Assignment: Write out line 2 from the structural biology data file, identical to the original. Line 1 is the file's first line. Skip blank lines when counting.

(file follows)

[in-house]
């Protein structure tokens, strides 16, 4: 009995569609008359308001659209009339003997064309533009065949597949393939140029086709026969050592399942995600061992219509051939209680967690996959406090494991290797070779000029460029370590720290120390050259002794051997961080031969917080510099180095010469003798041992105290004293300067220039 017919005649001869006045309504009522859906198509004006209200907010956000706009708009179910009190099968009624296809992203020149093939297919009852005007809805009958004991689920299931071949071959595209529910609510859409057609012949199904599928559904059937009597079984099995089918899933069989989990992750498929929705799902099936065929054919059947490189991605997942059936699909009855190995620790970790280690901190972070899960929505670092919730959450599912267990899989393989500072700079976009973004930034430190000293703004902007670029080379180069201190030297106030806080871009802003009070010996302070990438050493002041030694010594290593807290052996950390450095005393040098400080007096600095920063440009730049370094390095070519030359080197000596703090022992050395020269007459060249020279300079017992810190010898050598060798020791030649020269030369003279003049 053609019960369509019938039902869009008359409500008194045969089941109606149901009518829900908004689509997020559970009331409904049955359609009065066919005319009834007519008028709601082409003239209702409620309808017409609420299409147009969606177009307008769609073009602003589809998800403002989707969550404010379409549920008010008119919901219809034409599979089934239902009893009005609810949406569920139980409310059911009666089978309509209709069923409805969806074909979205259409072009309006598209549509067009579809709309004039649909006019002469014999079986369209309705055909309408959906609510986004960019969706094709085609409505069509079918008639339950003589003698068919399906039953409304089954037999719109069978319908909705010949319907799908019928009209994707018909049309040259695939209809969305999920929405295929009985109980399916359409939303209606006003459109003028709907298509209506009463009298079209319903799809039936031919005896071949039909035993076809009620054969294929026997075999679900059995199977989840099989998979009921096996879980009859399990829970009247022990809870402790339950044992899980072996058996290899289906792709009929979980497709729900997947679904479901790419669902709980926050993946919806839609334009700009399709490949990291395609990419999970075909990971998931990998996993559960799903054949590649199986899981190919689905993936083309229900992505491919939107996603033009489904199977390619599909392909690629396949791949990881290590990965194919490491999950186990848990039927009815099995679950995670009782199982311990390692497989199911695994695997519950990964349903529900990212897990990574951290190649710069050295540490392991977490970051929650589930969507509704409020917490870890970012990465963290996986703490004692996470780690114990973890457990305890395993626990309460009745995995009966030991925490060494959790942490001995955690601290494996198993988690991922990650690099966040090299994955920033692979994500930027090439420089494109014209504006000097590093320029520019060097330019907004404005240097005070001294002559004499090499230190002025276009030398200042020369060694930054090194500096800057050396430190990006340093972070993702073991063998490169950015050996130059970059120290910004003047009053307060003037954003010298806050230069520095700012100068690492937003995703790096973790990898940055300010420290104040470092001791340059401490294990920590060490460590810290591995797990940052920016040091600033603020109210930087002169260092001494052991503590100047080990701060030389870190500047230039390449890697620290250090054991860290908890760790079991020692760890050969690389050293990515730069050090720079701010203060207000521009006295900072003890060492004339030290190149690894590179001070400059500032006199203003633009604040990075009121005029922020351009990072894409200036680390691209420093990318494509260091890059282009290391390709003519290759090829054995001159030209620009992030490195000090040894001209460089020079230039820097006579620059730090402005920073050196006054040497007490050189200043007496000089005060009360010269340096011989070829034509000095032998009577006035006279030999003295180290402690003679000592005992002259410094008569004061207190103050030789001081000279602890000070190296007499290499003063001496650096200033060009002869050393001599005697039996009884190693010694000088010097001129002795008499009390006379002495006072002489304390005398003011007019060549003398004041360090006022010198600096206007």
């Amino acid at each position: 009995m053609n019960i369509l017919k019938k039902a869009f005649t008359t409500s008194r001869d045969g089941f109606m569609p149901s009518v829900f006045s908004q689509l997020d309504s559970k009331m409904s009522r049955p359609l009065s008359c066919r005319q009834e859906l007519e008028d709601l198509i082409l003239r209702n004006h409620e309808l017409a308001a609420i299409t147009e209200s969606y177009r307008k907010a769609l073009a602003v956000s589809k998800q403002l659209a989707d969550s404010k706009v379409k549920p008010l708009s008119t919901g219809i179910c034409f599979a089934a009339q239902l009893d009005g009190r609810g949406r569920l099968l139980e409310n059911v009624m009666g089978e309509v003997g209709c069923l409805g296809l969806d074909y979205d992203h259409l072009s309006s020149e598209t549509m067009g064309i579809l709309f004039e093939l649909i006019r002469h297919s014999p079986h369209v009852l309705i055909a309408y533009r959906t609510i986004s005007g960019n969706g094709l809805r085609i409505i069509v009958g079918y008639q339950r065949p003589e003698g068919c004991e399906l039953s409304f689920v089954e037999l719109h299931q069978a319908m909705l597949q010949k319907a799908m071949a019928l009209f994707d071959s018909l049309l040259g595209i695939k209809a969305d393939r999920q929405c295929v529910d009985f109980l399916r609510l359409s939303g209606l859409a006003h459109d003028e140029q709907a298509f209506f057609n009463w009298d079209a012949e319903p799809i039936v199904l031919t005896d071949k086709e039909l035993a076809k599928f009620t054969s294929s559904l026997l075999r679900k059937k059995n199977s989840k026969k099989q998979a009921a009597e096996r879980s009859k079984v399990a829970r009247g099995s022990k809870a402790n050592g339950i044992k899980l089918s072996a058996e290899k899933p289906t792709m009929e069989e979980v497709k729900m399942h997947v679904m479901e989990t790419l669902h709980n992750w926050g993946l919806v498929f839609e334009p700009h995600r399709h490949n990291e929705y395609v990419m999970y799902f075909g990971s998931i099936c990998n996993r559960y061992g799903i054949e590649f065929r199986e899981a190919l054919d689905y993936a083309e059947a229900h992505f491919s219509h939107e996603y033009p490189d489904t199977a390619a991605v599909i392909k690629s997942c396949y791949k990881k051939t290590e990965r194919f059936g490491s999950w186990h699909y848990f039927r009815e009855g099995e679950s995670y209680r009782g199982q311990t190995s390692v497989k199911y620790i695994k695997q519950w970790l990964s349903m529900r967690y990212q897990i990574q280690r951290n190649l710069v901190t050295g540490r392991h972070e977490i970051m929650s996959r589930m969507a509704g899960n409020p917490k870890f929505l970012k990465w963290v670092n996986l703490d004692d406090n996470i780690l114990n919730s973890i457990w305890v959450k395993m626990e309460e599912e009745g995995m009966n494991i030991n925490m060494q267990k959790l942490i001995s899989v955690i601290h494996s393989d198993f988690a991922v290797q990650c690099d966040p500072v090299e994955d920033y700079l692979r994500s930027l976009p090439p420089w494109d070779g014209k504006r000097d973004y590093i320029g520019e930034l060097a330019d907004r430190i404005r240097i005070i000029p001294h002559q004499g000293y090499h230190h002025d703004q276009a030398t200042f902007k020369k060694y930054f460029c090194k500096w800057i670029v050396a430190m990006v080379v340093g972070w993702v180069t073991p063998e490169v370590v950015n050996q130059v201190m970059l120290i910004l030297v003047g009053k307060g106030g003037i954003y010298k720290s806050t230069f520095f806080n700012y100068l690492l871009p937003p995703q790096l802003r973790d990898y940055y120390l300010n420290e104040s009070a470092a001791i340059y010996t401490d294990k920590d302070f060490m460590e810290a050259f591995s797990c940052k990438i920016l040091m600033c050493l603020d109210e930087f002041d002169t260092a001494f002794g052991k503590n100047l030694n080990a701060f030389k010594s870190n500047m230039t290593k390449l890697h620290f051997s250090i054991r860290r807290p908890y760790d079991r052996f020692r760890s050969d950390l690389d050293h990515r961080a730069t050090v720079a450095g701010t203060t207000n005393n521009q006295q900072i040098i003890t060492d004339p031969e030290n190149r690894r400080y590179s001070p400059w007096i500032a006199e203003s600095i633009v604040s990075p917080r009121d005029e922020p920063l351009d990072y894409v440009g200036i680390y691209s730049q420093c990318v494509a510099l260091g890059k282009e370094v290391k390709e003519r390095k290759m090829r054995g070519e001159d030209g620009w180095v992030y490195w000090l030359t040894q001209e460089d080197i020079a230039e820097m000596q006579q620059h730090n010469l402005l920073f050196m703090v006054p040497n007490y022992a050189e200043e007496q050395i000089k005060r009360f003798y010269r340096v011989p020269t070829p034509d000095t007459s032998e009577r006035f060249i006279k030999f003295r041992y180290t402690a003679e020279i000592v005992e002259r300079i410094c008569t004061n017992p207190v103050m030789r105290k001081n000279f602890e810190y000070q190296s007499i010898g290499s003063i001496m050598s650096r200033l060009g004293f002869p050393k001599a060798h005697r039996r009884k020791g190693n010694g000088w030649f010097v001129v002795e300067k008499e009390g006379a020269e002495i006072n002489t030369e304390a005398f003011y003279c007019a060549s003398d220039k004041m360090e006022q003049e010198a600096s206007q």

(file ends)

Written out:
């Protein structure tokens, strides 16, 4: 009995569609008359308001659209009339003997064309533009065949597949393939140029086709026969050592399942995600061992219509051939209680967690996959406090494991290797070779000029460029370590720290120390050259002794051997961080031969917080510099180095010469003798041992105290004293300067220039 017919005649001869006045309504009522859906198509004006209200907010956000706009708009179910009190099968009624296809992203020149093939297919009852005007809805009958004991689920299931071949071959595209529910609510859409057609012949199904599928559904059937009597079984099995089918899933069989989990992750498929929705799902099936065929054919059947490189991605997942059936699909009855190995620790970790280690901190972070899960929505670092919730959450599912267990899989393989500072700079976009973004930034430190000293703004902007670029080379180069201190030297106030806080871009802003009070010996302070990438050493002041030694010594290593807290052996950390450095005393040098400080007096600095920063440009730049370094390095070519030359080197000596703090022992050395020269007459060249020279300079017992810190010898050598060798020791030649020269030369003279003049 053609019960369509019938039902869009008359409500008194045969089941109606149901009518829900908004689509997020559970009331409904049955359609009065066919005319009834007519008028709601082409003239209702409620309808017409609420299409147009969606177009307008769609073009602003589809998800403002989707969550404010379409549920008010008119919901219809034409599979089934239902009893009005609810949406569920139980409310059911009666089978309509209709069923409805969806074909979205259409072009309006598209549509067009579809709309004039649909006019002469014999079986369209309705055909309408959906609510986004960019969706094709085609409505069509079918008639339950003589003698068919399906039953409304089954037999719109069978319908909705010949319907799908019928009209994707018909049309040259695939209809969305999920929405295929009985109980399916359409939303209606006003459109003028709907298509209506009463009298079209319903799809039936031919005896071949039909035993076809009620054969294929026997075999679900059995199977989840099989998979009921096996879980009859399990829970009247022990809870402790339950044992899980072996058996290899289906792709009929979980497709729900997947679904479901790419669902709980926050993946919806839609334009700009399709490949990291395609990419999970075909990971998931990998996993559960799903054949590649199986899981190919689905993936083309229900992505491919939107996603033009489904199977390619599909392909690629396949791949990881290590990965194919490491999950186990848990039927009815099995679950995670009782199982311990390692497989199911695994695997519950990964349903529900990212897990990574951290190649710069050295540490392991977490970051929650589930969507509704409020917490870890970012990465963290996986703490004692996470780690114990973890457990305890395993626990309460009745995995009966030991925490060494959790942490001995955690601290494996198993988690991922990650690099966040090299994955920033692979994500930027090439420089494109014209504006000097590093320029520019060097330019907004404005240097005070001294002559004499090499230190002025276009030398200042020369060694930054090194500096800057050396430190990006340093972070993702073991063998490169950015050996130059970059120290910004003047009053307060003037954003010298806050230069520095700012100068690492937003995703790096973790990898940055300010420290104040470092001791340059401490294990920590060490460590810290591995797990940052920016040091600033603020109210930087002169260092001494052991503590100047080990701060030389870190500047230039390449890697620290250090054991860290908890760790079991020692760890050969690389050293990515730069050090720079701010203060207000521009006295900072003890060492004339030290190149690894590179001070400059500032006199203003633009604040990075009121005029922020351009990072894409200036680390691209420093990318494509260091890059282009290391390709003519290759090829054995001159030209620009992030490195000090040894001209460089020079230039820097006579620059730090402005920073050196006054040497007490050189200043007496000089005060009360010269340096011989070829034509000095032998009577006035006279030999003295180290402690003679000592005992002259410094008569004061207190103050030789001081000279602890000070190296007499290499003063001496650096200033060009002869050393001599005697039996009884190693010694000088010097001129002795008499009390006379002495006072002489304390005398003011007019060549003398004041360090006022010198600096206007």